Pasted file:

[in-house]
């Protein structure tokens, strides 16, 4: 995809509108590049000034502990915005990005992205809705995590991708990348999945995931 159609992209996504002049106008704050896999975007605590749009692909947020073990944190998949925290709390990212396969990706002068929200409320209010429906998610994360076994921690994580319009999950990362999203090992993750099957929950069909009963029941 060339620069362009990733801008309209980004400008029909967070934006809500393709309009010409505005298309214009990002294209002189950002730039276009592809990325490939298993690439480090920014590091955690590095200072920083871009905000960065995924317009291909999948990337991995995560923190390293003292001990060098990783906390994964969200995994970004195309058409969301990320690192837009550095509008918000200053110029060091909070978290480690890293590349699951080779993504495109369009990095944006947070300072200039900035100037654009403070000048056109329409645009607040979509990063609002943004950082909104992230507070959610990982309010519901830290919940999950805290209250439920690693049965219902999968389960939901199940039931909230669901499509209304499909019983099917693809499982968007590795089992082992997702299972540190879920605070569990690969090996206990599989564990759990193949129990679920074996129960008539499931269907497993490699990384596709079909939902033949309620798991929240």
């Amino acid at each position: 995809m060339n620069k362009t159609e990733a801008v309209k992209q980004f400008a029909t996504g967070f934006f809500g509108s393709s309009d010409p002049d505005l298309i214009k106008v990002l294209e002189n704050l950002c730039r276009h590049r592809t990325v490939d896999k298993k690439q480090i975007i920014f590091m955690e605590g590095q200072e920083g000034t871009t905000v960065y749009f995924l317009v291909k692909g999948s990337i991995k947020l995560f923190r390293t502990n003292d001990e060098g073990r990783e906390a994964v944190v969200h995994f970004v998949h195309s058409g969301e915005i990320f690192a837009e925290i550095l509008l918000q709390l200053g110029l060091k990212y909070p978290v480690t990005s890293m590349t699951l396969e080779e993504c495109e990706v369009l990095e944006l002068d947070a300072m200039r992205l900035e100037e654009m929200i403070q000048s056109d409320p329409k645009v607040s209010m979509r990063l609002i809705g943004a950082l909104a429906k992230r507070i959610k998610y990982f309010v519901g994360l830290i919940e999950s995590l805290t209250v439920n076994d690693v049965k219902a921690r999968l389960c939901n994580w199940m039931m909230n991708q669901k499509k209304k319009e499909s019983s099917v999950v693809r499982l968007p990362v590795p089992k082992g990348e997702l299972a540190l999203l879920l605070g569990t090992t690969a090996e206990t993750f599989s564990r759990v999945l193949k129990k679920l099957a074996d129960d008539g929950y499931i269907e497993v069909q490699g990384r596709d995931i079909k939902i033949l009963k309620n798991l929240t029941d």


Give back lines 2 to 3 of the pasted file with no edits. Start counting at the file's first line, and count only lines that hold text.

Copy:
């Protein structure tokens, strides 16, 4: 995809509108590049000034502990915005990005992205809705995590991708990348999945995931 159609992209996504002049106008704050896999975007605590749009692909947020073990944190998949925290709390990212396969990706002068929200409320209010429906998610994360076994921690994580319009999950990362999203090992993750099957929950069909009963029941 060339620069362009990733801008309209980004400008029909967070934006809500393709309009010409505005298309214009990002294209002189950002730039276009592809990325490939298993690439480090920014590091955690590095200072920083871009905000960065995924317009291909999948990337991995995560923190390293003292001990060098990783906390994964969200995994970004195309058409969301990320690192837009550095509008918000200053110029060091909070978290480690890293590349699951080779993504495109369009990095944006947070300072200039900035100037654009403070000048056109329409645009607040979509990063609002943004950082909104992230507070959610990982309010519901830290919940999950805290209250439920690693049965219902999968389960939901199940039931909230669901499509209304499909019983099917693809499982968007590795089992082992997702299972540190879920605070569990690969090996206990599989564990759990193949129990679920074996129960008539499931269907497993490699990384596709079909939902033949309620798991929240």
């Amino acid at each position: 995809m060339n620069k362009t159609e990733a801008v309209k992209q980004f400008a029909t996504g967070f934006f809500g509108s393709s309009d010409p002049d505005l298309i214009k106008v990002l294209e002189n704050l950002c730039r276009h590049r592809t990325v490939d896999k298993k690439q480090i975007i920014f590091m955690e605590g590095q200072e920083g000034t871009t905000v960065y749009f995924l317009v291909k692909g999948s990337i991995k947020l995560f923190r390293t502990n003292d001990e060098g073990r990783e906390a994964v944190v969200h995994f970004v998949h195309s058409g969301e915005i990320f690192a837009e925290i550095l509008l918000q709390l200053g110029l060091k990212y909070p978290v480690t990005s890293m590349t699951l396969e080779e993504c495109e990706v369009l990095e944006l002068d947070a300072m200039r992205l900035e100037e654009m929200i403070q000048s056109d409320p329409k645009v607040s209010m979509r990063l609002i809705g943004a950082l909104a429906k992230r507070i959610k998610y990982f309010v519901g994360l830290i919940e999950s995590l805290t209250v439920n076994d690693v049965k219902a921690r999968l389960c939901n994580w199940m039931m909230n991708q669901k499509k209304k319009e499909s019983s099917v999950v693809r499982l968007p990362v590795p089992k082992g990348e997702l299972a540190l999203l879920l605070g569990t090992t690969a090996e206990t993750f599989s564990r759990v999945l193949k129990k679920l099957a074996d129960d008539g929950y499931i269907e497993v069909q490699g990384r596709d995931i079909k939902i033949l009963k309620n798991l929240t029941d």